Thursday, September 3, 2015

Editing: Time Travel, Telekinesis and Leaning

I’ve been editing something this week. Not a close, line by line edit; I’ve already done that to this particular thing recently. This was the kind of edit where you try to step back and see it as a whole. Structurally, looking at construction and flow. But you still have to read it, right? For me, the way to do it is to read quickly, with maybe half your attention, not allowing yourself to get sucked into the celebration of a particular word, line or feeling. And at the end, start again at the beginning. Round and round. The effect is not unlike one of those fair rides. (Also, both will make you sick if you do it for too long.)
In this dizzying process, I’ve noticed a few things about my characters.
1.      They have the ability to speed up time. The scene starts and they have, perhaps, opened a bottle of wine. A few sentences later, they’re ready for a second glass. There was no talk of gulping or chugging and yet, inexplicably, they’ve finished. I think this happens because the writing of the scene takes so long it seems like they should be done. Either that, or writing makes you want to drink.
2.      They can telekinetically move objects through space. One of my characters took her sweater off when she arrived at a house party, then had the sweater later, then somehow lost it again by the end of the night and the host had to retrieve it. Why she was so obsessed with that stupid sweater is another whole issue.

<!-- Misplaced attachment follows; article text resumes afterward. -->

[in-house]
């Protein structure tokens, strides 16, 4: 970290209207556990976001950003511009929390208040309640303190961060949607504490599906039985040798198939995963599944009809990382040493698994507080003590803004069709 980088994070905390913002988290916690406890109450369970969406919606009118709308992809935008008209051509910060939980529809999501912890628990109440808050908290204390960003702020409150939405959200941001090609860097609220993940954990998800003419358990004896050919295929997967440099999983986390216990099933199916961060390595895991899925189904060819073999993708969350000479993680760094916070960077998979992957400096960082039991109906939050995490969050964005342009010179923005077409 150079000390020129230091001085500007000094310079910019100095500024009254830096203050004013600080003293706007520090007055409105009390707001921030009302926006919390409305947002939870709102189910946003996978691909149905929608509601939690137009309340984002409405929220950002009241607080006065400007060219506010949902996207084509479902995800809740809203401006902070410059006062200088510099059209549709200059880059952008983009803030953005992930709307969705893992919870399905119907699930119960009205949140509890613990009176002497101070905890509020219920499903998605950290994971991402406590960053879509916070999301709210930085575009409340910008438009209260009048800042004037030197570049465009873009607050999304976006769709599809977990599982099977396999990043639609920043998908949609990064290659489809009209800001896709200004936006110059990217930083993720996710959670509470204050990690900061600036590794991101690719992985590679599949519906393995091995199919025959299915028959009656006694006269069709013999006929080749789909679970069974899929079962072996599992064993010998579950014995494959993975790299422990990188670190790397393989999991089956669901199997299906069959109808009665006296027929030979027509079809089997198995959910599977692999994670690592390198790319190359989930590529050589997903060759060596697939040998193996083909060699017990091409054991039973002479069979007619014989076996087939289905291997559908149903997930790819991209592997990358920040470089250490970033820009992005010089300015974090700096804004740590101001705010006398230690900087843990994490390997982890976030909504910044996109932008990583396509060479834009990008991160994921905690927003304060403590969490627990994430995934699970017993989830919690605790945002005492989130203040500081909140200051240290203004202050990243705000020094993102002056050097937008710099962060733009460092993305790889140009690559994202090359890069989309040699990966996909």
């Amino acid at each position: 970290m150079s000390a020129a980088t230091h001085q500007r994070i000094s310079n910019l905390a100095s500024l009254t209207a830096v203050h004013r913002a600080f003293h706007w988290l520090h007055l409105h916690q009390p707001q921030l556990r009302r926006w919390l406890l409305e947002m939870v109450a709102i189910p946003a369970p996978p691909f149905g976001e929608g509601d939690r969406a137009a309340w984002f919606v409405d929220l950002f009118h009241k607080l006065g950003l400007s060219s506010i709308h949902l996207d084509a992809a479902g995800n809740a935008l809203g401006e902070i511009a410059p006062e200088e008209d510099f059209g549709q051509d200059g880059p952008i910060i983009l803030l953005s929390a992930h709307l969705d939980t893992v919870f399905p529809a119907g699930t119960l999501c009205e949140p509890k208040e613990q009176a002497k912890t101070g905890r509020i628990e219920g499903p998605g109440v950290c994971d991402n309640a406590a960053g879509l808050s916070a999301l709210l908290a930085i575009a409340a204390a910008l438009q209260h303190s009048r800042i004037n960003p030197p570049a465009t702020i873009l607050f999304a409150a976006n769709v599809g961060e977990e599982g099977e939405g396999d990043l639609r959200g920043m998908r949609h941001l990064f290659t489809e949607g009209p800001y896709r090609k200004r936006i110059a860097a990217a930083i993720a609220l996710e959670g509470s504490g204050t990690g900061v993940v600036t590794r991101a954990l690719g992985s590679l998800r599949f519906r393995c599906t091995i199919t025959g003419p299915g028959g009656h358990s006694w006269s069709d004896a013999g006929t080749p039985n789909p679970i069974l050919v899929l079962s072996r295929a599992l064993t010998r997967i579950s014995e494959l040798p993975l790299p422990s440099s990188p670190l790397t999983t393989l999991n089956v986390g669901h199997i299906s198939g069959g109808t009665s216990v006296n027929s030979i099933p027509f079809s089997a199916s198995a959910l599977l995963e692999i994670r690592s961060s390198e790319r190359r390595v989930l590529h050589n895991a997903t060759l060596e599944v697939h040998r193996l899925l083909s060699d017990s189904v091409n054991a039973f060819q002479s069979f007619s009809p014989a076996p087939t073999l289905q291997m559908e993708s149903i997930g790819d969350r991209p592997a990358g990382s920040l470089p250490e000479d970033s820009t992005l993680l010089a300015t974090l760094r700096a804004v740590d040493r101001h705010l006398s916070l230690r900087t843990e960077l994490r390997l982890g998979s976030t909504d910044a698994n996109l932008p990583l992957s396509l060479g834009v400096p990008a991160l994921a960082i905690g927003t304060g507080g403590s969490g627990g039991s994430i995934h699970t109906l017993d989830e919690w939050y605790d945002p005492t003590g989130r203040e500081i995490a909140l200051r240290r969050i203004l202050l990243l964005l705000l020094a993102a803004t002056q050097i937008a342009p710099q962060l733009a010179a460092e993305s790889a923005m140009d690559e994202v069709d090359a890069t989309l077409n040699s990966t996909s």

3.       They say “Oh” a lot. And “well,” and “all right” (although I still think it should be “alright”). Don’t get me wrong—I think real people say these things in conversation all the time (also: “okay,” “you know,” and “literally,”) but that doesn’t mean anyone wants to see them in a book.
4.      They lean a lot. This is usually when they’re talking to someone. They lean on countertops and across tables to make a point. They lean against walls and cars, and sometimes, they lean into another person when they’re feeling romantic. I started to wonder about all of this leaning, and whether I had a bunch of fatigued characters on my hands.
To be honest, I felt myself wanting to lean against something by the time I was finished. It’s exhausting, trying to get these people in line. And now that I’m done, I feel like you do after that spinning ride at the fair—exhilarated, disoriented, and ready for a corn dog.

1 comment:

  1. It's usually the editor who notices the overuse of words. So embarrassing. The're like earworms, the songs that sneak into our minds and we hum them without noticing. How to bridge time in a novel? I had in mind to write a post on 'Notes of a Cinematographer' by Robert Bresson. What becomes transformed from one scene to another. Repetition plays a part, not of words, but of an image, a colour, a movement, a sound, for the sake of rhythm. My writing might have been influenced by film in that respect.


"As soon as we express something, we devalue it strangely. We believe ourselves to have dived down into the depths of the abyss, and when we once again reach the surface, the drops of water on our pale fingertips no longer resemble the ocean from which they came...Nevertheless, the treasure shimmers in the darkness unchanged." ---Franz Kafka